Apr 09 2013

Today's decision validates my belief South Carolina is the best place in the country to do business.  This is huge news for our economy.

Mar 21 2013

WASHINGTON – U.S. Senators Lindsey Graham (R-SC), John McCain (R-AZ) and Kelly Ayotte (R-NH) released the following statement regarding the Administration’s decision to bring alleged al Qaeda operative Ibrahim Suleiman Adnan Adam Harun to the United States for trial in civilian court:

“We are deeply concerned that this Administration’s pattern of rushing to indict foreign enemy belligerents like Ibrahim Suleiman Adnan Adam Harun in civilian court – rather than detaining them in military custody at Guantanamo – has undermined our nation’s intelligence collection efforts and made our country less safe.

“Harun is a foreign member of al Qaeda who has allegedly attempted to kill U.S. military personnel in Afghanistan and participated in planning or carrying out an attack against Americans in Nigeria.  As such, he should be treated as a foreign enemy belligerent at war with our country – not a common criminal.

“Based on Section 1022 of the Fiscal Year 2012 National Defense Authorization Act, there is no doubt he should be placed in military custody at Guantanamo.

“It is important to remember that law of war detention, under which our intelligence community can easily return to question detainees months or even years later, helped connect the dots that ultimately led to Osama bin Laden.

“When we place individuals like Harun and Sulaiman abu Ghayth in our civilian legal system, read them their Miranda Rights, and focus on prosecution rather than intelligence collection, we miss valuable information that will prevent future attacks.”

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Mar 19 2013

Washington – U.S. Senators Lindsey Graham (R-South Carolina) and John McCain (R-Arizona) today released the following statement on Syria:

“We are extremely disturbed by reports that chemical weapons have been used today in Syria. President Obama has said that the use of weapons of mass destruction by Bashar Assad is a ‘red line’ for him that ‘will have consequences.’ If today’s reports are substantiated, the President’s red line has been crossed, and we would urge him to take immediate action to impose the consequences he has promised. That should include the provision of arms to vetted Syrian opposition groups, targeted strikes against Assad’s aircraft and SCUD missile batteries on the ground, and the establishment of safe zones inside Syria to protect civilians and opposition groups. If today’s reports are substantiated, the tragic irony will be that these are the exact same actions that could have prevented the use of weapons of mass destruction in Syria.

“It is imperative that the Administration come up with a plan to secure the chemical weapons sites in a post-Assad Syria.  We cannot imagine a more volatile scenario for the Mideast and our own national security than to have these chemical weapons caches fall into radical Islamist hands.  We need to take this threat seriously and time is not on our side.”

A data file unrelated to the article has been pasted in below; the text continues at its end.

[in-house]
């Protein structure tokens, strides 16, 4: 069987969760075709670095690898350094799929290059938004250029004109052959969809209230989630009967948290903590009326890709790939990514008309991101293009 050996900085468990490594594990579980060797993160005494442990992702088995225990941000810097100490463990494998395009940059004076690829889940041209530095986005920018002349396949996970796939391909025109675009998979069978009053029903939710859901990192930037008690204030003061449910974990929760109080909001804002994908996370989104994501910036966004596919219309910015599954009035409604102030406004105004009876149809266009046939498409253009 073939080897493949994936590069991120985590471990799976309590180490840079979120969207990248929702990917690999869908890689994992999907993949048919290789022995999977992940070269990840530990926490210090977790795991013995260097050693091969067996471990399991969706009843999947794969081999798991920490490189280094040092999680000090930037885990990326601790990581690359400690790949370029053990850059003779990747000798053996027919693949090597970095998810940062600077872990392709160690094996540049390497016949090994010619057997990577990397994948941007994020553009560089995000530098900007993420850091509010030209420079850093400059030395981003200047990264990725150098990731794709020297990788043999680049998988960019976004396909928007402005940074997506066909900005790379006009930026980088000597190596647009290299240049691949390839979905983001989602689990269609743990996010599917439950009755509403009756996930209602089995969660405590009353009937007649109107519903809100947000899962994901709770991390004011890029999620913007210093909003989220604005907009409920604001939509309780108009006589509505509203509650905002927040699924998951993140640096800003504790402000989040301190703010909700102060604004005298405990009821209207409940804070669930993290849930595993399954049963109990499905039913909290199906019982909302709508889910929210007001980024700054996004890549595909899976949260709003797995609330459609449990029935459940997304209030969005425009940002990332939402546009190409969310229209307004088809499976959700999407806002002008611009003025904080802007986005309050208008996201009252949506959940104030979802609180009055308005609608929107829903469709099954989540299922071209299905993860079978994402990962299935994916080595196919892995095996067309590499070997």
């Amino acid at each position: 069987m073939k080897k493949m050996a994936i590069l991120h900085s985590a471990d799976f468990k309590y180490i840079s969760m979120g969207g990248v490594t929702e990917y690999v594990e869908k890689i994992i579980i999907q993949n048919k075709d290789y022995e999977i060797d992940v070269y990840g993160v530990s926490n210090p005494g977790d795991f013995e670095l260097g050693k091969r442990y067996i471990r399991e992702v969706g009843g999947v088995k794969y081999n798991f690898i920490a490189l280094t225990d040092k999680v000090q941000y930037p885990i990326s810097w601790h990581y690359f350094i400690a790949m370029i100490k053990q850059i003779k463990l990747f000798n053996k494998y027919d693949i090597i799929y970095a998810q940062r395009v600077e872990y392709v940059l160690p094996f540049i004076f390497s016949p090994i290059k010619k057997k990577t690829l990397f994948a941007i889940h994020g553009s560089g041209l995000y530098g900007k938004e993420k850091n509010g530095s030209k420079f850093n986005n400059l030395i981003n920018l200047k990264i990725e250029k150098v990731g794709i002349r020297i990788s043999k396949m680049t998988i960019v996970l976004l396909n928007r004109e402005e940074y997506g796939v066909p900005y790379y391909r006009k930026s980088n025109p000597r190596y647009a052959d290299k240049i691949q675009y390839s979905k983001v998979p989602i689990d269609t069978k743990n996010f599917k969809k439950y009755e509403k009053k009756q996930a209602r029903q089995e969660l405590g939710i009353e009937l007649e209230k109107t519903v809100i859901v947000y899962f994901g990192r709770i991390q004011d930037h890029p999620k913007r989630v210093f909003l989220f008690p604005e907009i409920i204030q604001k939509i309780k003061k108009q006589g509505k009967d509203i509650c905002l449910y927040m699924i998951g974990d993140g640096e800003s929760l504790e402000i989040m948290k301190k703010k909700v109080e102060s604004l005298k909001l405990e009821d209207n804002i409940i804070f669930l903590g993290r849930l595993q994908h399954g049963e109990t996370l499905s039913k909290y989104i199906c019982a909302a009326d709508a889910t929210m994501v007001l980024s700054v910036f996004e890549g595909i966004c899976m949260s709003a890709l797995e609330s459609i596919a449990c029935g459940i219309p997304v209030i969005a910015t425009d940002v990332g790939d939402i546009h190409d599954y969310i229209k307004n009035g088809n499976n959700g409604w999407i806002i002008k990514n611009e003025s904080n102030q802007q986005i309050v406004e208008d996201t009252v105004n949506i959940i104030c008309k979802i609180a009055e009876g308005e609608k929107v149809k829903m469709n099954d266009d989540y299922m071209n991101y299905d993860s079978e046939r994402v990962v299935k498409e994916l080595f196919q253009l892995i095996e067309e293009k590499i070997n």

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Mar 08 2013

WASHINGTON – U.S. Senators Lindsey Graham (R-SC) and Kelly Ayotte (R-NH) released the following statement regarding the Administration’s decision to bring alleged al Qaeda member Sulaiman Abu Ghayth to the United States for trial in civilian court:

 

“We are disturbed by the Administration’s decision to bring Sulaiman Abu Ghayth—a foreign member of al Qaeda charged with conspiring to kill Americans – to New York for trial in federal court. The Obama Administration’s lack of a war-time detention policy for foreign members of al Qaeda, as well as its refusal to detain and interrogate these individuals at Guantanamo, makes our nation less safe.

 

“We are at war with al Qaeda and its affiliated groups, and America’s detention policy must reflect that reality.

 

“Military detention for enemy combatants has been the rule, not the exception.  By processing terrorists like Sulaiman Abu Ghayth through civilian courts, the Administration risks missing important opportunities to gather intelligence to prevent future attacks and save lives.

 

“A foreign member of al Qaeda should never be treated like a common criminal and should never hear the words “you have a right to remain silent.”

 

“Abu Ghayth’s capture and decision to try him in civilian court raises several questions. For example, did U.S. officials properly interrogate Abu Ghayth before he was read his Miranda rights? If so, for how long? Given the fact that the U.S. required repeated interrogations of detainees in law of war custody over many years in order to find bin Laden, why would the Administration believe that a few hours or days of interrogation of someone so close to bin Laden would be sufficient?

 

“The American people and their representatives in Congress have been clear that they do not want foreign members of al Qaeda brought to the United States. The Obama Administration’s decision to try Abu Ghayth in a New York district court clearly contravenes the will of the American people.  This decision by the Obama Administration will not go unchallenged.”

 

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Mar 04 2013

Washington ­– As the U.S. Senate continues to consider the Administration’s national security nominees, Senators Lindsey Graham (R-SC), John McCain (R-AZ) and Kelly Ayotte (R-NH) today released the following statement on what we do know and what we still do not know about the attack on the U.S. Special Mission facility in Benghazi, Libya that killed four brave Americans on September 11, 2012: 

“What we know: 
  • Former Secretary of State Hillary Clinton was not aware of the classified cable that, according to published media reports, Ambassador Chris Stevens sent in August 2012 stating that the U.S. Special Mission facility in Benghazi could not survive a sustained assault from one or more of the militia groups that were operating in eastern Libya. The Chairman of the Joint Chiefs of Staff, General Martin Dempsey, testified to the Senate Armed Services Committee that he was ‘surprised’ to learn that Secretary Clinton had never seen the cable.